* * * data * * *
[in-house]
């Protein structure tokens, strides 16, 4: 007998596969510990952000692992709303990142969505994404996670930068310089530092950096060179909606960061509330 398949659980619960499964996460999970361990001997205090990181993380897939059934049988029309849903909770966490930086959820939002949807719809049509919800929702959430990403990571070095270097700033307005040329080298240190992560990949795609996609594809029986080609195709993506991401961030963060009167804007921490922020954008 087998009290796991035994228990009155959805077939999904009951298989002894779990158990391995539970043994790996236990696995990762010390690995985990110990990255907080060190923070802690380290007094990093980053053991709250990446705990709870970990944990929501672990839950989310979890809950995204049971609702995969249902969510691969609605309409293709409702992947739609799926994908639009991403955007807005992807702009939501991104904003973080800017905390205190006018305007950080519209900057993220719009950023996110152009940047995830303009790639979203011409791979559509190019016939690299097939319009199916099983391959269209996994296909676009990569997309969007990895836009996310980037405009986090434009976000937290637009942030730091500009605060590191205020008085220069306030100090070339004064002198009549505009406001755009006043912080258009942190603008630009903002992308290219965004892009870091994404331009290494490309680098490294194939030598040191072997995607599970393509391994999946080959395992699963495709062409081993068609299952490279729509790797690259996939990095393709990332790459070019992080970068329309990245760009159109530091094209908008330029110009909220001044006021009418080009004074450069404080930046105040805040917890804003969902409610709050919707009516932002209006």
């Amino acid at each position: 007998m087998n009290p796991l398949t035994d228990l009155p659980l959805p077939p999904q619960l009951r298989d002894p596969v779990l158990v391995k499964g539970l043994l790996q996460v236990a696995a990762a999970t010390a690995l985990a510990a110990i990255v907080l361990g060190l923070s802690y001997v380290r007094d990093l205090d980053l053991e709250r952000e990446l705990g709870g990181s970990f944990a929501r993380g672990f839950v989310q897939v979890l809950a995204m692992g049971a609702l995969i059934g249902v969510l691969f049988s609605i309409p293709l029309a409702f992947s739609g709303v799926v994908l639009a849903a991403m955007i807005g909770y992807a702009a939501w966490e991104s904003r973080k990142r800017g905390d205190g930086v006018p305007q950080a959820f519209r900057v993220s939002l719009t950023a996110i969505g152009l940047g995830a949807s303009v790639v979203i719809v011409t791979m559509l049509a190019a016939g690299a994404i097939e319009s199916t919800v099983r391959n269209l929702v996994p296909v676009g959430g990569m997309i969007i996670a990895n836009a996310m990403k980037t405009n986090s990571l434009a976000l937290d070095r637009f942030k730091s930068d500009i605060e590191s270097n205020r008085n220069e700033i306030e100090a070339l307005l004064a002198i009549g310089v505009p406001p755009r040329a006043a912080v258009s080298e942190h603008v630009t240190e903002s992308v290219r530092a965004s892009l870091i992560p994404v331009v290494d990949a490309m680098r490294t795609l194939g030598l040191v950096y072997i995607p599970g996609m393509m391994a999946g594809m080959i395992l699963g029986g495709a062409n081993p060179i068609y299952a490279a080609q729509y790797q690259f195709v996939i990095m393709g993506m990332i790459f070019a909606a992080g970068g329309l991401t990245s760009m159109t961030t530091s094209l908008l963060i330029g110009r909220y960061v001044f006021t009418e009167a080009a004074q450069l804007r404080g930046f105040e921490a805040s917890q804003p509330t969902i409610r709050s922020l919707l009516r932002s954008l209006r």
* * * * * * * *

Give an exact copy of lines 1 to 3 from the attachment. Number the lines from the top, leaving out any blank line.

[in-house]
């Protein structure tokens, strides 16, 4: 007998596969510990952000692992709303990142969505994404996670930068310089530092950096060179909606960061509330 398949659980619960499964996460999970361990001997205090990181993380897939059934049988029309849903909770966490930086959820939002949807719809049509919800929702959430990403990571070095270097700033307005040329080298240190992560990949795609996609594809029986080609195709993506991401961030963060009167804007921490922020954008 087998009290796991035994228990009155959805077939999904009951298989002894779990158990391995539970043994790996236990696995990762010390690995985990110990990255907080060190923070802690380290007094990093980053053991709250990446705990709870970990944990929501672990839950989310979890809950995204049971609702995969249902969510691969609605309409293709409702992947739609799926994908639009991403955007807005992807702009939501991104904003973080800017905390205190006018305007950080519209900057993220719009950023996110152009940047995830303009790639979203011409791979559509190019016939690299097939319009199916099983391959269209996994296909676009990569997309969007990895836009996310980037405009986090434009976000937290637009942030730091500009605060590191205020008085220069306030100090070339004064002198009549505009406001755009006043912080258009942190603008630009903002992308290219965004892009870091994404331009290494490309680098490294194939030598040191072997995607599970393509391994999946080959395992699963495709062409081993068609299952490279729509790797690259996939990095393709990332790459070019992080970068329309990245760009159109530091094209908008330029110009909220001044006021009418080009004074450069404080930046105040805040917890804003969902409610709050919707009516932002209006």
């Amino acid at each position: 007998m087998n009290p796991l398949t035994d228990l009155p659980l959805p077939p999904q619960l009951r298989d002894p596969v779990l158990v391995k499964g539970l043994l790996q996460v236990a696995a990762a999970t010390a690995l985990a510990a110990i990255v907080l361990g060190l923070s802690y001997v380290r007094d990093l205090d980053l053991e709250r952000e990446l705990g709870g990181s970990f944990a929501r993380g672990f839950v989310q897939v979890l809950a995204m692992g049971a609702l995969i059934g249902v969510l691969f049988s609605i309409p293709l029309a409702f992947s739609g709303v799926v994908l639009a849903a991403m955007i807005g909770y992807a702009a939501w966490e991104s904003r973080k990142r800017g905390d205190g930086v006018p305007q950080a959820f519209r900057v993220s939002l719009t950023a996110i969505g152009l940047g995830a949807s303009v790639v979203i719809v011409t791979m559509l049509a190019a016939g690299a994404i097939e319009s199916t919800v099983r391959n269209l929702v996994p296909v676009g959430g990569m997309i969007i996670a990895n836009a996310m990403k980037t405009n986090s990571l434009a976000l937290d070095r637009f942030k730091s930068d500009i605060e590191s270097n205020r008085n220069e700033i306030e100090a070339l307005l004064a002198i009549g310089v505009p406001p755009r040329a006043a912080v258009s080298e942190h603008v630009t240190e903002s992308v290219r530092a965004s892009l870091i992560p994404v331009v290494d990949a490309m680098r490294t795609l194939g030598l040191v950096y072997i995607p599970g996609m393509m391994a999946g594809m080959i395992l699963g029986g495709a062409n081993p060179i068609y299952a490279a080609q729509y790797q690259f195709v996939i990095m393709g993506m990332i790459f070019a909606a992080g970068g329309l991401t990245s760009m159109t961030t530091s094209l908008l963060i330029g110009r909220y960061v001044f006021t009418e009167a080009a004074q450069l804007r404080g930046f105040e921490a805040s917890q804003p509330t969902i409610r709050s922020l919707l009516r932002s954008l209006r």